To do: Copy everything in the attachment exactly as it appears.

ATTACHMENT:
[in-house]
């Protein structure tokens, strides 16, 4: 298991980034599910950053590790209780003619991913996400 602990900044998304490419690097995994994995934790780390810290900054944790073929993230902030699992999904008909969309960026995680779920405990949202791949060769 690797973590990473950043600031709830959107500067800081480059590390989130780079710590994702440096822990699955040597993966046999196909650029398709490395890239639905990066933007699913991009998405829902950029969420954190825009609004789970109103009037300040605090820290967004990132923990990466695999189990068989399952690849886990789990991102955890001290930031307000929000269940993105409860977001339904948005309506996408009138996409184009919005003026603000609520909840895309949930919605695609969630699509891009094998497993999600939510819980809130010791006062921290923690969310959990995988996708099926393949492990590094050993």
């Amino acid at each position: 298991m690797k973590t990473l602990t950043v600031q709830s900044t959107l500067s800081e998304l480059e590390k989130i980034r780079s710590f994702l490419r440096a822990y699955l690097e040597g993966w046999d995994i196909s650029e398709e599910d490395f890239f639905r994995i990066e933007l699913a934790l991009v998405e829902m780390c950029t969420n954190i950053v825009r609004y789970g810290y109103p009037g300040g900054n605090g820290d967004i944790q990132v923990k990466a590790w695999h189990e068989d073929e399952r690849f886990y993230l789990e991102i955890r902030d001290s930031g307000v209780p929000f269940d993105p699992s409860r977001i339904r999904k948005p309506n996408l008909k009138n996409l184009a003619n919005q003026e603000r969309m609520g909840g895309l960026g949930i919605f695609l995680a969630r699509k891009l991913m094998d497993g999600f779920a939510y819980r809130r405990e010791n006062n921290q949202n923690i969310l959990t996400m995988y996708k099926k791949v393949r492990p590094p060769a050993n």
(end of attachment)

[in-house]
């Protein structure tokens, strides 16, 4: 298991980034599910950053590790209780003619991913996400 602990900044998304490419690097995994994995934790780390810290900054944790073929993230902030699992999904008909969309960026995680779920405990949202791949060769 690797973590990473950043600031709830959107500067800081480059590390989130780079710590994702440096822990699955040597993966046999196909650029398709490395890239639905990066933007699913991009998405829902950029969420954190825009609004789970109103009037300040605090820290967004990132923990990466695999189990068989399952690849886990789990991102955890001290930031307000929000269940993105409860977001339904948005309506996408009138996409184009919005003026603000609520909840895309949930919605695609969630699509891009094998497993999600939510819980809130010791006062921290923690969310959990995988996708099926393949492990590094050993």
């Amino acid at each position: 298991m690797k973590t990473l602990t950043v600031q709830s900044t959107l500067s800081e998304l480059e590390k989130i980034r780079s710590f994702l490419r440096a822990y699955l690097e040597g993966w046999d995994i196909s650029e398709e599910d490395f890239f639905r994995i990066e933007l699913a934790l991009v998405e829902m780390c950029t969420n954190i950053v825009r609004y789970g810290y109103p009037g300040g900054n605090g820290d967004i944790q990132v923990k990466a590790w695999h189990e068989d073929e399952r690849f886990y993230l789990e991102i955890r902030d001290s930031g307000v209780p929000f269940d993105p699992s409860r977001i339904r999904k948005p309506n996408l008909k009138n996409l184009a003619n919005q003026e603000r969309m609520g909840g895309l960026g949930i919605f695609l995680a969630r699509k891009l991913m094998d497993g999600f779920a939510y819980r809130r405990e010791n006062n921290q949202n923690i969310l959990t996400m995988y996708k099926k791949v393949r492990p590094p060769a050993n």